Throw and throws in Java

Java 8Object Oriented ProgrammingProgramming

The throws keyword

Whenever an exception occurs in a method you need to handle it by wrapping the code that caused exception within the try-catch block or, you can throw/postpone it using to the calling method using the throws keyword. Then you need to handle the exception at the calling method.

Example

 Live Demo

import java.io.File;
import java.io.FileNotFoundException;
import java.util.Scanner;
public class ExceptionExample{
   public static String readFile(String path)throws FileNotFoundException {
      String data = null;
      Scanner sc = new Scanner(new File("E://test//sample.txt"));
      String input;
      StringBuffer sb = new StringBuffer();
      sb.append(sc.next());
      data = sb.toString();
      return data;
   }
   public static void main(String args[]) {
      String path = "E://test//sample.txt";
      readFile(path);
   }
}

Output

Compile-time error

ExceptionExample.java:17: error: unreported exception FileNotFoundException; must be caught or declared to be thrown
   readFile(path);
            ^
1 error

To resolve this you need to either wrap the calling line or throw the exception again using the throws keyword.

public static void main(String args[]) {
   String path = "E://test//sample.txt";
   OverridingException obj = new OverridingException();
   try {
      readFile(path);
   }
   catch(Exception ex) {
      System.out.println("Exception occurred");
   }
}

The throw keyword

You can throw a user-defined exception or, a predefined exception explicitly using the throw keyword.

There are two types of exceptions user-defined and predefined each exception is represented by a class and which inherits the Throwable class.

To throw an exception explicitly you need to instantiate the class of it and throw its object using the throw keyword.

Example

Following Java program throws a NullPointerException

 Live Demo

public class ExceptionExample {
   public static void main(String[] args) {
      System.out.println("Hello");
      NullPointerException nullPointer = new NullPointerException();
      throw nullPointer;
   }
}

Output

Hello
Exception in thread "main" java.lang.NullPointerException
   at July_set2.ExceptionExample.main(ExceptionExample.java:6)

Whenever you throw an exception explicitly you need to make sure that the line with throw keyword is the last line of the program. This is because any code written after it is unreachable code and if you still have code snippets below this line a compile-time error will be generated.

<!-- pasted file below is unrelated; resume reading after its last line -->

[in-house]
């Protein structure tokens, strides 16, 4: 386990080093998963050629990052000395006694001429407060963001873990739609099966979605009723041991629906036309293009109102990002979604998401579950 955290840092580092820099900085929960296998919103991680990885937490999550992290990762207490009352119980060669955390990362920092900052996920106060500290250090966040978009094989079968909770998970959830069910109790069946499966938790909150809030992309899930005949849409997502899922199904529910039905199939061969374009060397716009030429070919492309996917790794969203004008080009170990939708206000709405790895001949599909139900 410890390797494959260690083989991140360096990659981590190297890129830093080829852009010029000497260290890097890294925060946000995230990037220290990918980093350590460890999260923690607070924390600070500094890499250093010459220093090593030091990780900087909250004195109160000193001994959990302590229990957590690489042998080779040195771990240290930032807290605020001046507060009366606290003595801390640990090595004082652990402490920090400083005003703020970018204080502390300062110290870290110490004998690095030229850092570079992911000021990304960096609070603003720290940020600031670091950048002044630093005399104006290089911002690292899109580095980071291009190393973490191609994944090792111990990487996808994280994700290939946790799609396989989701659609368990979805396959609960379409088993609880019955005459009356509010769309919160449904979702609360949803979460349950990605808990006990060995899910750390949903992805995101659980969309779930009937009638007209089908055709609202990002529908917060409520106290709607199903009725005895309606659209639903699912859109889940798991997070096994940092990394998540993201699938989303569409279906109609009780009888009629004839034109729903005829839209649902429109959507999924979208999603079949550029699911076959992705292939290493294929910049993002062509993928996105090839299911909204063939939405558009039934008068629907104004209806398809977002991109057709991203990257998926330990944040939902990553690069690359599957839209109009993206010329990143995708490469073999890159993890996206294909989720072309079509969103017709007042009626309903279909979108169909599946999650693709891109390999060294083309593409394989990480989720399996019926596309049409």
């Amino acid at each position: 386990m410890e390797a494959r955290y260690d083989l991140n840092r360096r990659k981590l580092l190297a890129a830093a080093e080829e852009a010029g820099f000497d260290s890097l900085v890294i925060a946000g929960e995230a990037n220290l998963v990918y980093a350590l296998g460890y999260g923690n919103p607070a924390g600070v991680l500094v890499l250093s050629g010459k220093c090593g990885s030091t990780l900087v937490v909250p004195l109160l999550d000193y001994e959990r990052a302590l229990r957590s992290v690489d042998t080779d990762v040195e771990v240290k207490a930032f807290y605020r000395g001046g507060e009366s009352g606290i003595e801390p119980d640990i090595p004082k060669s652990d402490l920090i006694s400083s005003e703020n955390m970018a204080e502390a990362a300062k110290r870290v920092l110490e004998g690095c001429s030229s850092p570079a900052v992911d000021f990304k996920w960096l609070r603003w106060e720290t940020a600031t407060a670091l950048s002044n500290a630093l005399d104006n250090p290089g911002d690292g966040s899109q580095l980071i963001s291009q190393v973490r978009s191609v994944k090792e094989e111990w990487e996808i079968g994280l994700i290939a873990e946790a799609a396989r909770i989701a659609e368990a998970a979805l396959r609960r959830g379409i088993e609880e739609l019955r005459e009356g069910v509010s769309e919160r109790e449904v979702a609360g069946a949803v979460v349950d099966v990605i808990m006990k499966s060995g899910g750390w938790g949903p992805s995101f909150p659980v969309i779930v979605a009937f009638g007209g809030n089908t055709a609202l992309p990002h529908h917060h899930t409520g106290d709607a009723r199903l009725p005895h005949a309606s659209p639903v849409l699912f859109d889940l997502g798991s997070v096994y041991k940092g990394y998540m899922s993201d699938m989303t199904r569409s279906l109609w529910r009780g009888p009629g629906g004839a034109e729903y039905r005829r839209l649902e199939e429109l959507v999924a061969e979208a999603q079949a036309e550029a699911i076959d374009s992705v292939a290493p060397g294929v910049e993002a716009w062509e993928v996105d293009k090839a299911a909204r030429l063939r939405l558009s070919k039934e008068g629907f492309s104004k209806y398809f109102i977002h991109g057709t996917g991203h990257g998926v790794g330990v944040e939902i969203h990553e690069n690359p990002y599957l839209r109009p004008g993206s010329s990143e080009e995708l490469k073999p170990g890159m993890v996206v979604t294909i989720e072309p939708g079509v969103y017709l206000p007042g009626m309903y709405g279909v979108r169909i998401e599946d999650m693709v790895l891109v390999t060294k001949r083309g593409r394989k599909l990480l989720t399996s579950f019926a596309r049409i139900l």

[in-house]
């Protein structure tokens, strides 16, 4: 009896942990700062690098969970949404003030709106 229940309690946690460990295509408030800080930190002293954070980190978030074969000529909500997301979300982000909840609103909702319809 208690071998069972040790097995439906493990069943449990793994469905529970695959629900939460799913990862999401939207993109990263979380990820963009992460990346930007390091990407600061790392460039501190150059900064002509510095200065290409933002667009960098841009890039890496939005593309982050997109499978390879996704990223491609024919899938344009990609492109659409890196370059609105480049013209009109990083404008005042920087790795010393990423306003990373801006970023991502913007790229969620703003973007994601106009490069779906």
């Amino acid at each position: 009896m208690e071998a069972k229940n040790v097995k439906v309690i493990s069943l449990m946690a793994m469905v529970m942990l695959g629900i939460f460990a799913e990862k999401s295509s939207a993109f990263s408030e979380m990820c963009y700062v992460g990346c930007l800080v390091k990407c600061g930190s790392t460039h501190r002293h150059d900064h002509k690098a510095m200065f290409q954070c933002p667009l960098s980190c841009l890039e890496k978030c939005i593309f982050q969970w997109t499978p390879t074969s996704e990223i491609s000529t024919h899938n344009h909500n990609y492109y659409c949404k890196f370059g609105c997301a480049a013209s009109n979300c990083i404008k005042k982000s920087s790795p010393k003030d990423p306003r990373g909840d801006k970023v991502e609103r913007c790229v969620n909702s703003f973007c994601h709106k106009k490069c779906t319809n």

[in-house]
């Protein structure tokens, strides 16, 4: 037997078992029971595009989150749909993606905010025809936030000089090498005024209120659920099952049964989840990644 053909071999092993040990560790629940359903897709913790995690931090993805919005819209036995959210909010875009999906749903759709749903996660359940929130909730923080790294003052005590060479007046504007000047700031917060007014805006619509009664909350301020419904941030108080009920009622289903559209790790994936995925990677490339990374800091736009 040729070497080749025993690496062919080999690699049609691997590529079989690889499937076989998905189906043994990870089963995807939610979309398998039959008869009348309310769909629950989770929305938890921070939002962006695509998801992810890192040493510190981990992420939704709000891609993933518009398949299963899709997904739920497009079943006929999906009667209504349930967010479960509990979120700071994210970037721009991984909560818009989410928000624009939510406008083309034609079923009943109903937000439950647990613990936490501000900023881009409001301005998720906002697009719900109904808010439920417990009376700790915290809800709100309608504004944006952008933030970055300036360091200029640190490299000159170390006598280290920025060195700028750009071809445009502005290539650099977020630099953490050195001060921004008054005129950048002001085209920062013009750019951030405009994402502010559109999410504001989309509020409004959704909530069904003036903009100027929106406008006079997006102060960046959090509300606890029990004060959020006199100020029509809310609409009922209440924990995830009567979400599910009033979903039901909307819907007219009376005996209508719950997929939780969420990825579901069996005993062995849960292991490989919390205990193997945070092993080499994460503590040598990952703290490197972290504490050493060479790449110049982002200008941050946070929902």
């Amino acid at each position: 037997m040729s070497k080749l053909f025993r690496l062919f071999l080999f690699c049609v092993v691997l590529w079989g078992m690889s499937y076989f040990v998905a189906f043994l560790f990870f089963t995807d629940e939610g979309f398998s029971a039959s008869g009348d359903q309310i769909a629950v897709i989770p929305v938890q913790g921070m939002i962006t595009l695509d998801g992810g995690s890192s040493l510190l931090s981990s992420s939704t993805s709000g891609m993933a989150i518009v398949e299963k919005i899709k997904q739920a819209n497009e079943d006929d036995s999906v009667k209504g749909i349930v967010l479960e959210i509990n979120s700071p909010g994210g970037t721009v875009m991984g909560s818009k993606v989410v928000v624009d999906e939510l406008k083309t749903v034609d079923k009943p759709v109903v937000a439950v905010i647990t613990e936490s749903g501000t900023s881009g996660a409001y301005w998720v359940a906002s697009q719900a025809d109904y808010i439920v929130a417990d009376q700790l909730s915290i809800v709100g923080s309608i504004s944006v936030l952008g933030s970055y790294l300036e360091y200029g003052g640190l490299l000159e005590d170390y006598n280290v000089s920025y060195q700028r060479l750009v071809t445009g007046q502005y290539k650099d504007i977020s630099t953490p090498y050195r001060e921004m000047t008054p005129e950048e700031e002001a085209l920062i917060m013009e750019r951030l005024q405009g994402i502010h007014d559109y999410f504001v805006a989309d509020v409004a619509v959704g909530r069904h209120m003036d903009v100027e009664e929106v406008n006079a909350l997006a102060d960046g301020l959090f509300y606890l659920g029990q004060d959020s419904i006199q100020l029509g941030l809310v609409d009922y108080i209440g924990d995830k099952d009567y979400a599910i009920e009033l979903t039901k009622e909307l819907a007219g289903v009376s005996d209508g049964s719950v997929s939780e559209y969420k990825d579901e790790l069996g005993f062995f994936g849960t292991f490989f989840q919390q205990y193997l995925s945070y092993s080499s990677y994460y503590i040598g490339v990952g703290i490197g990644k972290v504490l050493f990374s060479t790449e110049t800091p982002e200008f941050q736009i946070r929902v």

Example

 Live Demo

public class ExceptionExample {
   public static void main(String[] args) {
      System.out.println("Hello");
      NullPointerException nullPointer = new NullPointerException();
      throw nullPointer;
      System.out.println("How are you");
   }
}

Output

Compile-time error

D:\>javac ExceptionExample.java
ExceptionExample.java:6: error: unreachable statement
   System.out.println("How are you");
   ^
1 error

Re-throwing exceptions

When an exception is cached in a catch block, you can re-throw it using the throw keyword (which is used to throw the exception objects).

While re- ing exceptions you can throw the same exception as it is without adjusting it as −

try {
   int result = (arr[a])/(arr[b]);
   System.out.println("Result of "+arr[a]+"/"+arr[b]+": "+result);
}
catch(ArithmeticException e) {
   throw e;
}

Or, wrap it within a new exception and throw it. When you wrap a cached exception within another exception and throw it, it is known as exception chaining or, exception wrapping, by doing this you can adjust your exception, throwing a higher level of exception maintaining the abstraction.

try {
   int result = (arr[a])/(arr[b]);
   System.out.println("Result of "+arr[a]+"/"+arr[b]+": "+result);
}
catch(ArrayIndexOutOfBoundsException e) {
   throw new IndexOutOfBoundsException();
}

Example

In the following Java example, our code in demo method() might throw ArrayIndexOutOfBoundsException an ArithmeticException. We are catching these two exceptions in two different catch blocks.

In the catch blocks, we are re-throwing both exceptions one by wrapping within the higher exceptions and the other one directly.

 Live Demo

import java.util.Arrays;
import java.util.Scanner;
public class RethrowExample {
   public void demoMethod() {
      Scanner sc = new Scanner(System.in);
      int[] arr = {10, 20, 30, 2, 0, 8};
      System.out.println("Array: "+Arrays.toString(arr));
      System.out.println("Choose numerator and denominator(not 0) from this array (enter positions 0 to 5)");
      int a = sc.nextInt();
      int b = sc.nextInt();
      try {
         int result = (arr[a])/(arr[b]);
         System.out.println("Result of "+arr[a]+"/"+arr[b]+": "+result);
      }
      catch(ArrayIndexOutOfBoundsException e) {
         throw new IndexOutOfBoundsException();
      }
      catch(ArithmeticException e) {
         throw e;
      }
   }
   public static void main(String [] args) {
      new RethrowExample().demoMethod();
   }
}

Output1

Array: [10, 20, 30, 2, 0, 8]
Choose numerator and denominator(not 0) from this array (enter positions 0 to 5)
0
4
Exception in thread "main" java.lang.ArithmeticException: / by zero
   at myPackage.RethrowExample.demoMethod(RethrowExample.java:16)
   at myPackage.RethrowExample.main(RethrowExample.java:25)

Output2

Array: [10, 20, 30, 2, 0, 8]
Choose numerator and denominator(not 0) from this array (enter positions 0 to 5)
124
5
Exception in thread "main" java.lang.IndexOutOfBoundsException
   at myPackage.RethrowExample.demoMethod(RethrowExample.java:17)
   at myPackage.RethrowExample.main(RethrowExample.java:23)
raja
Published on 06-Sep-2019 15:37:45
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